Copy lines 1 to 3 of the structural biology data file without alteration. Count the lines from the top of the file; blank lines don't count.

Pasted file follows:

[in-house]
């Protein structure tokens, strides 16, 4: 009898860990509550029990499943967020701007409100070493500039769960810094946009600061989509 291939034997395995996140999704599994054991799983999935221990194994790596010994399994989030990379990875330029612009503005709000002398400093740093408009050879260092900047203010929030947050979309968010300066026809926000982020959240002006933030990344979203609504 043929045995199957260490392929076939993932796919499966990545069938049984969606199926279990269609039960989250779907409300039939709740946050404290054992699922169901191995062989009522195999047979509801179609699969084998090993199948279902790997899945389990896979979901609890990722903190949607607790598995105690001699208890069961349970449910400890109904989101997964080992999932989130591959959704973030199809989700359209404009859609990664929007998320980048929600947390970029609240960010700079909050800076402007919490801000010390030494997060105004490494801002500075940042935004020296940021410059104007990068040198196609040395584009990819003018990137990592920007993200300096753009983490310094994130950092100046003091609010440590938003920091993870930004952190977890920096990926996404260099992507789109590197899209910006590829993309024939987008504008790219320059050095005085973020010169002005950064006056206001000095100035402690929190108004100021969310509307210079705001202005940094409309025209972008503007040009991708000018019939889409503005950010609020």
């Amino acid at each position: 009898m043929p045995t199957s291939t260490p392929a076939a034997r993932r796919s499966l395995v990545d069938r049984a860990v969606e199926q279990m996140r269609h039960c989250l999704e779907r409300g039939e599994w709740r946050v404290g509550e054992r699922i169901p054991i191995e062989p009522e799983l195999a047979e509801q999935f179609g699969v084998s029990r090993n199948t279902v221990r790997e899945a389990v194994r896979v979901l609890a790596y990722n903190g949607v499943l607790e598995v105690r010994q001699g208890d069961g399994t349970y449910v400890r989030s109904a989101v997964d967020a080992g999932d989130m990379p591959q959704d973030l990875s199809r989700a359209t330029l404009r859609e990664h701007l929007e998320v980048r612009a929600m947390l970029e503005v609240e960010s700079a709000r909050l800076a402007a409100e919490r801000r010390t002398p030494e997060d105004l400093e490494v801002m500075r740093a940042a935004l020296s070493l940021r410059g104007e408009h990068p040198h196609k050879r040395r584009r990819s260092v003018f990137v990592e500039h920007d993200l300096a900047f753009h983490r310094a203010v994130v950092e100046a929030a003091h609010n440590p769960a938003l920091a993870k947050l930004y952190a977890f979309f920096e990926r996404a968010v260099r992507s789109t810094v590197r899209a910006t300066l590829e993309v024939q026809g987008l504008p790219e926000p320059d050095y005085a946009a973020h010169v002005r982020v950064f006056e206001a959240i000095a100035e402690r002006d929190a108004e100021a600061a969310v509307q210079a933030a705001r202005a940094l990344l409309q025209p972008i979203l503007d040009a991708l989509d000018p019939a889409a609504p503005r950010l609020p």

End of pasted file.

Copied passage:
[in-house]
């Protein structure tokens, strides 16, 4: 009898860990509550029990499943967020701007409100070493500039769960810094946009600061989509 291939034997395995996140999704599994054991799983999935221990194994790596010994399994989030990379990875330029612009503005709000002398400093740093408009050879260092900047203010929030947050979309968010300066026809926000982020959240002006933030990344979203609504 043929045995199957260490392929076939993932796919499966990545069938049984969606199926279990269609039960989250779907409300039939709740946050404290054992699922169901191995062989009522195999047979509801179609699969084998090993199948279902790997899945389990896979979901609890990722903190949607607790598995105690001699208890069961349970449910400890109904989101997964080992999932989130591959959704973030199809989700359209404009859609990664929007998320980048929600947390970029609240960010700079909050800076402007919490801000010390030494997060105004490494801002500075940042935004020296940021410059104007990068040198196609040395584009990819003018990137990592920007993200300096753009983490310094994130950092100046003091609010440590938003920091993870930004952190977890920096990926996404260099992507789109590197899209910006590829993309024939987008504008790219320059050095005085973020010169002005950064006056206001000095100035402690929190108004100021969310509307210079705001202005940094409309025209972008503007040009991708000018019939889409503005950010609020």
């Amino acid at each position: 009898m043929p045995t199957s291939t260490p392929a076939a034997r993932r796919s499966l395995v990545d069938r049984a860990v969606e199926q279990m996140r269609h039960c989250l999704e779907r409300g039939e599994w709740r946050v404290g509550e054992r699922i169901p054991i191995e062989p009522e799983l195999a047979e509801q999935f179609g699969v084998s029990r090993n199948t279902v221990r790997e899945a389990v194994r896979v979901l609890a790596y990722n903190g949607v499943l607790e598995v105690r010994q001699g208890d069961g399994t349970y449910v400890r989030s109904a989101v997964d967020a080992g999932d989130m990379p591959q959704d973030l990875s199809r989700a359209t330029l404009r859609e990664h701007l929007e998320v980048r612009a929600m947390l970029e503005v609240e960010s700079a709000r909050l800076a402007a409100e919490r801000r010390t002398p030494e997060d105004l400093e490494v801002m500075r740093a940042a935004l020296s070493l940021r410059g104007e408009h990068p040198h196609k050879r040395r584009r990819s260092v003018f990137v990592e500039h920007d993200l300096a900047f753009h983490r310094a203010v994130v950092e100046a929030a003091h609010n440590p769960a938003l920091a993870k947050l930004y952190a977890f979309f920096e990926r996404a968010v260099r992507s789109t810094v590197r899209a910006t300066l590829e993309v024939q026809g987008l504008p790219e926000p320059d050095y005085a946009a973020h010169v002005r982020v950064f006056e206001a959240i000095a100035e402690r002006d929190a108004e100021a600061a969310v509307q210079a933030a705001r202005a940094l990344l409309q025209p972008i979203l503007d040009a991708l989509d000018p019939a889409a609504p503005r950010l609020p």